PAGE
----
Meanwhile, the CIR estimator 1504 uses the data being received during the known data section and the known data of the known data section already known by the receiving system in accordance with an agreement between the receiving system and the transmitting system in order to estimate to the channel impulse response (CIR). For this, the CIR estimator 1504 receives known sequence position indicators from the known data detector 904. Also, since the known data of the known data section correspond to data already known in accordance with an agreement between the receiving system and the transmitting system, the known data may be pre-stored in the CIR estimator 1504, or the known data generated from the known data detector 904 may also be received. The CIR estimator 1504 may estimate the CIR by using a least square (LS) method.

The CIR estimated by the CIR estimator 1504 either passes through the first pre-CIR cleaner 1505 or bypasses the first pre-CIR cleaner 1505, thereby being inputted to the CIR calculator 1506. The CIR calculator 150G then performs interpolation or extrapolation on the estimated CIR, which is then outputted to the second pre-CIR cleaner 1507. Herein, depending upon whether the CIR calculator 1506 performs interpolation or extrapolation on the estimated CIR, the first pre-CIR cleaner 1505 or the second pre-CIR cleaner 1507 may be operated. For example, if the CIR calculator 1506 performs interpolation on the estimated CIR, the second pre-CIR cleaner 1507 is operated. Alternatively, if the CIR calculator 1506 extrapolates the estimated CIR, the first pre-CIR cleaner 1505 is operated.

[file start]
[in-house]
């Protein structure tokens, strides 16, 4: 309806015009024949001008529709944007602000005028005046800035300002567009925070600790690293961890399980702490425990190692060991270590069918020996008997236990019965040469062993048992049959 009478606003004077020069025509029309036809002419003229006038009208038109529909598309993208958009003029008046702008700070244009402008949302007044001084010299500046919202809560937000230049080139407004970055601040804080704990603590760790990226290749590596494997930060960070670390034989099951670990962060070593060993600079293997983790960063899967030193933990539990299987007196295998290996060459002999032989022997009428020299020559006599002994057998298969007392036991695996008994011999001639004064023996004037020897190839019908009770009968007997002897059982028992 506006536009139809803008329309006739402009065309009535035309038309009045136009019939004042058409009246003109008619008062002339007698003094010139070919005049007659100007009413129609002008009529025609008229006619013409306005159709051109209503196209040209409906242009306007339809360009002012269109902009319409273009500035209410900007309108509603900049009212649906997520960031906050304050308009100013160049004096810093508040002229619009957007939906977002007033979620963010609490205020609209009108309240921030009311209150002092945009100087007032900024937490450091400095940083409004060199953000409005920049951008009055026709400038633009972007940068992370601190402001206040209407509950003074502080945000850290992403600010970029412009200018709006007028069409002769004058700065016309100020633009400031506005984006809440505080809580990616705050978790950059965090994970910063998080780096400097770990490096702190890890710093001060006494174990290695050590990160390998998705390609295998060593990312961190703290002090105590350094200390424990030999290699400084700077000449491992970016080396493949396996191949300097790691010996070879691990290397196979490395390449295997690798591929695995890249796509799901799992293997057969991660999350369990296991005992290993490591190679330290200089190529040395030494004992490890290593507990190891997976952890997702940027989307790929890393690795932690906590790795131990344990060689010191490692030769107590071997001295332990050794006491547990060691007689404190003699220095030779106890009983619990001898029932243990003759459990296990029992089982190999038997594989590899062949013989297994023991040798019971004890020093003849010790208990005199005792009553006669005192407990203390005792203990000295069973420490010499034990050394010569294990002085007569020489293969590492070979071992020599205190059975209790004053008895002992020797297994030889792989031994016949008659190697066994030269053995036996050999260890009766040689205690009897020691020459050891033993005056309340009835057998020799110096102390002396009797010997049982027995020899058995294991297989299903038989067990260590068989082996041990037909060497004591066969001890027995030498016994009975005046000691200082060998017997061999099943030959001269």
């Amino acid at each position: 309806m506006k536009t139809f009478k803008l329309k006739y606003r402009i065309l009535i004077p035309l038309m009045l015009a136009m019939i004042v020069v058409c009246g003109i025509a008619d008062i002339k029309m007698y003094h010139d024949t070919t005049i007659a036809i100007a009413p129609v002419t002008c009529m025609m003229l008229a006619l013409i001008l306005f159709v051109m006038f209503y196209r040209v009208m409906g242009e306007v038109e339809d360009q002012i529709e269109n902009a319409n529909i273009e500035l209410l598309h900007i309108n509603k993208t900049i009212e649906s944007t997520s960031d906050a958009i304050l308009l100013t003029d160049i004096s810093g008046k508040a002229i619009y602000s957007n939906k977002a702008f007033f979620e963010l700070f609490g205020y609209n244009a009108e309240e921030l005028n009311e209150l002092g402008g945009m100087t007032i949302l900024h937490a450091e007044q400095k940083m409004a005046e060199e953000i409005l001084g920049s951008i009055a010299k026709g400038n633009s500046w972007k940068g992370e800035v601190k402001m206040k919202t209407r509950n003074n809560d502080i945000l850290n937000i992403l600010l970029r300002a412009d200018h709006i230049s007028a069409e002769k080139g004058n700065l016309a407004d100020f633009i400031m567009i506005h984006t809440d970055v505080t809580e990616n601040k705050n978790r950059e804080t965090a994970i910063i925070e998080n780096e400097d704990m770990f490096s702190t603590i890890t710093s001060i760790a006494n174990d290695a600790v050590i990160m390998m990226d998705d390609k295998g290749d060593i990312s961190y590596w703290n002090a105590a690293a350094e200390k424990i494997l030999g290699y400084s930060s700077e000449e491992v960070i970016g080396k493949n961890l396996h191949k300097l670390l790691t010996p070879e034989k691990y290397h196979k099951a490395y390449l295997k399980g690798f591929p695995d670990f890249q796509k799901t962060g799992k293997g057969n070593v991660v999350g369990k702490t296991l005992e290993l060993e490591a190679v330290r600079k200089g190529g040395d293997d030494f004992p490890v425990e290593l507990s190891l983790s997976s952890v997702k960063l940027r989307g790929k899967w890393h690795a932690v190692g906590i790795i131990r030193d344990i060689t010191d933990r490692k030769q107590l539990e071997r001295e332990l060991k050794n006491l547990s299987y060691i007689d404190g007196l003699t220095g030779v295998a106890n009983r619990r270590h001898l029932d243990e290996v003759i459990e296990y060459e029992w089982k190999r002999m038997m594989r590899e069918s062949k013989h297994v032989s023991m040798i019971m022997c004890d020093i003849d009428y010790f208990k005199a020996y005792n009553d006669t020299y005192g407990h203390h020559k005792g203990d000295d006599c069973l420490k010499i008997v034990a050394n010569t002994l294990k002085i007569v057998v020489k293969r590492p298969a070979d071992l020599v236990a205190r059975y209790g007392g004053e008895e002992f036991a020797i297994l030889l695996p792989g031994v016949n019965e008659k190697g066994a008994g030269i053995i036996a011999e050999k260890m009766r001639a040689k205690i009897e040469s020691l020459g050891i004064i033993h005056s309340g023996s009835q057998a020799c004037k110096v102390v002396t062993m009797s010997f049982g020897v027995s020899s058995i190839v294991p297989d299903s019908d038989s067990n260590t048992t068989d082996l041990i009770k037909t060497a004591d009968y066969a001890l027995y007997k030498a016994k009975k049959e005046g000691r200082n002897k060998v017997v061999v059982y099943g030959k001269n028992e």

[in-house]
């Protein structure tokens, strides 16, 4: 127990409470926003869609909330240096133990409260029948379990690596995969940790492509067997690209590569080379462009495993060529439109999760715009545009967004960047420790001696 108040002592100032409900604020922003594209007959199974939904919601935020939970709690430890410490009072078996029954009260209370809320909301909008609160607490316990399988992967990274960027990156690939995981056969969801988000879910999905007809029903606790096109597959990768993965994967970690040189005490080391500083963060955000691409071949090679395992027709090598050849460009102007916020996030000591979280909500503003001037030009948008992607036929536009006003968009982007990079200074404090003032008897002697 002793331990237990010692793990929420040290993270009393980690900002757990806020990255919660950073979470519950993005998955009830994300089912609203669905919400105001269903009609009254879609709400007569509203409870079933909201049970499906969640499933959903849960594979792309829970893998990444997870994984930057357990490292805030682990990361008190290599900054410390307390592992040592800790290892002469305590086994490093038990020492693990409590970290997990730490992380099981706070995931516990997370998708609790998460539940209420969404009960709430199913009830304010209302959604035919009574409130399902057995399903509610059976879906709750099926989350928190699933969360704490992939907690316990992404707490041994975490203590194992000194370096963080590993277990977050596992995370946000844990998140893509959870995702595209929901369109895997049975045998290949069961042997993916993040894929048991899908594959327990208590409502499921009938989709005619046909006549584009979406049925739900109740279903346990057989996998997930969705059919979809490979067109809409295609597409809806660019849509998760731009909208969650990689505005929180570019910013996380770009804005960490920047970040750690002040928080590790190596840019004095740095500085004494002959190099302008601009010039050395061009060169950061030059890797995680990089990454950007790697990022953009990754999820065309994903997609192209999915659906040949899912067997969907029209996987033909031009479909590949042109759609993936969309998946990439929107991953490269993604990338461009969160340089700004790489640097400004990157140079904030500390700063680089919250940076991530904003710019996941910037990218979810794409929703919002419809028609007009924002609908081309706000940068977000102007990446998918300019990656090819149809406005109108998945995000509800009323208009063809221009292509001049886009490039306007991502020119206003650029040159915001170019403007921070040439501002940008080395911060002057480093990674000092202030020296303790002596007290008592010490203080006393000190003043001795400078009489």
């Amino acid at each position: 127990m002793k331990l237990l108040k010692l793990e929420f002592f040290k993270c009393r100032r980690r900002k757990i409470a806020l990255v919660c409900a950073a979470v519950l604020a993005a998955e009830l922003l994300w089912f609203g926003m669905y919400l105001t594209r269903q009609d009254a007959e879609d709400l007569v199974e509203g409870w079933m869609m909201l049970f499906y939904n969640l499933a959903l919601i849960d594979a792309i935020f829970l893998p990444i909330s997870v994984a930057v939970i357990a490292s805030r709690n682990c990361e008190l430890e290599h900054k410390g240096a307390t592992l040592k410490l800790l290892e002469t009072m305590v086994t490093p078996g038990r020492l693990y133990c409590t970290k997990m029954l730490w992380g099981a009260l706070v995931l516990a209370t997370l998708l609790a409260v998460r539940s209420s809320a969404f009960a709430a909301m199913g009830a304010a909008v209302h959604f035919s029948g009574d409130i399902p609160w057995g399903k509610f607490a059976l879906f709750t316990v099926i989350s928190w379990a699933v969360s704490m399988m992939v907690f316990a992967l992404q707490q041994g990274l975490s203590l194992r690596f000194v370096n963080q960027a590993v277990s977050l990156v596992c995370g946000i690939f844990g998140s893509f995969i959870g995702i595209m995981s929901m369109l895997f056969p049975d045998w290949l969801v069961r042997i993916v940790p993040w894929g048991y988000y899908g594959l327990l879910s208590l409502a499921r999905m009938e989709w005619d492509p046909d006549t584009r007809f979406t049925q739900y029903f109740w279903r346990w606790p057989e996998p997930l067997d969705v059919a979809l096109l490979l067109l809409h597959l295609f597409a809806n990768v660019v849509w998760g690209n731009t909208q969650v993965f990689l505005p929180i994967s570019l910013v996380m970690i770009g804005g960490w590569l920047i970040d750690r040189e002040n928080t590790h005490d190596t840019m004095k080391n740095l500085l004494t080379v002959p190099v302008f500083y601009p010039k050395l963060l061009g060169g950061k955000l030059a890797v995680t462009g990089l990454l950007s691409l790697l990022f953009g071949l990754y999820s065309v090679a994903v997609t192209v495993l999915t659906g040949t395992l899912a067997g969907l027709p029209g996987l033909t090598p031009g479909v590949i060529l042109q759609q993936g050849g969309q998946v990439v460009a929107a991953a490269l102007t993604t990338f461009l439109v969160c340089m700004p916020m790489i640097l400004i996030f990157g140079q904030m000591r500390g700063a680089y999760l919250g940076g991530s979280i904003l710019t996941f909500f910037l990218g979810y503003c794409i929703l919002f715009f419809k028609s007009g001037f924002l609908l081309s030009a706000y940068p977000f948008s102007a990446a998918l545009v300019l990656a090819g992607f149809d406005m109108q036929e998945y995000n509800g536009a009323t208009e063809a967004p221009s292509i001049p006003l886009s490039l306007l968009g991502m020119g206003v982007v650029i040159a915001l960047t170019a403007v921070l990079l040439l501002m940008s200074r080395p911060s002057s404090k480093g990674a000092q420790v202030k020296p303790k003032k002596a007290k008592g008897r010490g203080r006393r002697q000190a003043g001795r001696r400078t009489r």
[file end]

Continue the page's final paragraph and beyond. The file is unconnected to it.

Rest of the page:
More specifically, the CIR estimated from the known data not only includes the channel element that is to be obtained, but also includes jitter elements caused by noise. Such jitter element results in a deterioration of the performance of the channel equalizer. Accordingly, it is preferable to remove the jitter element before using the CIR in the coefficient calculator 1510. Therefore, in the examples given herein, the first and second pre-CIR cleaners 1505 and 1507 respectively remove portions of the CIR element having a power level equal to and lower than a pre-determined threshold value from the CIR element (i.e., the first and second pre-CIR cleaners 1505 and 1507 respectively process the CIR element to ‘0’). Herein, the above-described process is referred to as a CIR cleaning process.